Then it was time for them to give me feedback.  Collectively the room liked a lot about what I shared.  Collectively they all also said stuff that boiled down to:  HOLY COW WOMAN, you are overwhelming!  You need to let “normal” people know that they don’t need to do alllll those things that you do!  You’ll scare people into not trying, if they think they have to live up to that much!

Uhhh…oh.  Really?  The funny thing was that when I’d been asked to give this talk, even though study is my jam, I had worried a bit that what I do might not be enough.

My long-time prayer and accountability partner was in that group of ladies.  She took me aside later.  “No wonder you’re tired all the time, if that’s what you’re doing!”  She urged me to slow down, to stop filling every spare second with effort.  To stop doing so much and practice just being.  Maybe this is why I don’t sleep so well, she noted.  Maybe this is the source of my busy “working dreams” that leave me waking up exhausted from all the fruitless “effort” therein.  She has gone on to urge me since then:  rest matters.  You have to rest.  She’s wonderfully relentless – when I say I will try, she reminds me, laughing, that Yoda says, “There is no try, there is only do!”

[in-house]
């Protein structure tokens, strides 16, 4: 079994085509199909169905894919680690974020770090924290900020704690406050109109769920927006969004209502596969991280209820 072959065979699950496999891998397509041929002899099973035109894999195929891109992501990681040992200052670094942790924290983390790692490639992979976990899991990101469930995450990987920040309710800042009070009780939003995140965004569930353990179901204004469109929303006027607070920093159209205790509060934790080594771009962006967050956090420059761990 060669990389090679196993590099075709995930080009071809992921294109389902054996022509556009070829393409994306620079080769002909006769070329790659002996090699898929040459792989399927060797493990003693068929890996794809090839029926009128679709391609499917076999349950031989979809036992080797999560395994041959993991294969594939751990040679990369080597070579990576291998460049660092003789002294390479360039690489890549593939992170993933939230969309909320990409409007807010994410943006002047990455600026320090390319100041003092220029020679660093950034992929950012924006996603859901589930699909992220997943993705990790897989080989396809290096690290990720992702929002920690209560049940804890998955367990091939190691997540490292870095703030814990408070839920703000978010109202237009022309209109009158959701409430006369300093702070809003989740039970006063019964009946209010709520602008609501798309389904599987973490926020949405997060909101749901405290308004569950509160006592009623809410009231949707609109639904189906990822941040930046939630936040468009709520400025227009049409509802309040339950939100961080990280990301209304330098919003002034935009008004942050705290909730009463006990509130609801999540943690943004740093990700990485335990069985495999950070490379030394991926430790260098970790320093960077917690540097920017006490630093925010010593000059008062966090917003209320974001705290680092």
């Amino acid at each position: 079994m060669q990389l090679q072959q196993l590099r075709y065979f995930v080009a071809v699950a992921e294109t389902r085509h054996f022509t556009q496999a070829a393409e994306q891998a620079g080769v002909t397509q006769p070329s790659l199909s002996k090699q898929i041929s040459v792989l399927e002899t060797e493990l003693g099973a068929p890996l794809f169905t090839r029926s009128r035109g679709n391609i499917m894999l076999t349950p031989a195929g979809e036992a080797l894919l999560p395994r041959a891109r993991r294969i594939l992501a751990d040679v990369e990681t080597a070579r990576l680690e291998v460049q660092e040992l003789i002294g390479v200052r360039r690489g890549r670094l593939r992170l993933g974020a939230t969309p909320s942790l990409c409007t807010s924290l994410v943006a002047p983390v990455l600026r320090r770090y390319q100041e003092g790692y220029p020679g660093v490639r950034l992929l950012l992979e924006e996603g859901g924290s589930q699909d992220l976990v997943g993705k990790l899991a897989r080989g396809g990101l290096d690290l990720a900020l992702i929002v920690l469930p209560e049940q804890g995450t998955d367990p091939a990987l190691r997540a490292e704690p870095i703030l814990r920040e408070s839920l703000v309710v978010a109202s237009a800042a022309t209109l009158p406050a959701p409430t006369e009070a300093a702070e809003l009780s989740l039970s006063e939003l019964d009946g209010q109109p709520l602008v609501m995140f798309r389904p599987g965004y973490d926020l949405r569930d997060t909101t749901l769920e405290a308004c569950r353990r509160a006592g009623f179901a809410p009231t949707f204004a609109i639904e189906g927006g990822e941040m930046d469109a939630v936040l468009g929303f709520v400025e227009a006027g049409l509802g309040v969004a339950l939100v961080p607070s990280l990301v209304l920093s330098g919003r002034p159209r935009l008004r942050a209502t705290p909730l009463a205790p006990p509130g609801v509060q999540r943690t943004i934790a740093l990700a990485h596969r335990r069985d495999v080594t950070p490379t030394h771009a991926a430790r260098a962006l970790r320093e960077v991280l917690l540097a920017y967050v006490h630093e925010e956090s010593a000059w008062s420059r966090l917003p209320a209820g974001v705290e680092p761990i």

That same day of the meeting, my daughter Julia let me know that my busyness had shown up in her dream.  My granddaughter was sick and struggling; in her dream, Julia was arranging to keep her home from school to heal.  In her dream, I was gruff.  She’s just a preschooler, but I was adamant:  she’s big enough to be in school.  She doesn’t need time to heal.  Don’t keep her home.  We chuckled together about it, and Julia noted that in real life while I am terribly hard on myself, I always give everyone else permission – rest!  Slow down!  You don’t have to do all that!

Yeah, it was just a dream, but by this point I was clear:  God and I are having a conversation.  I need to be listening.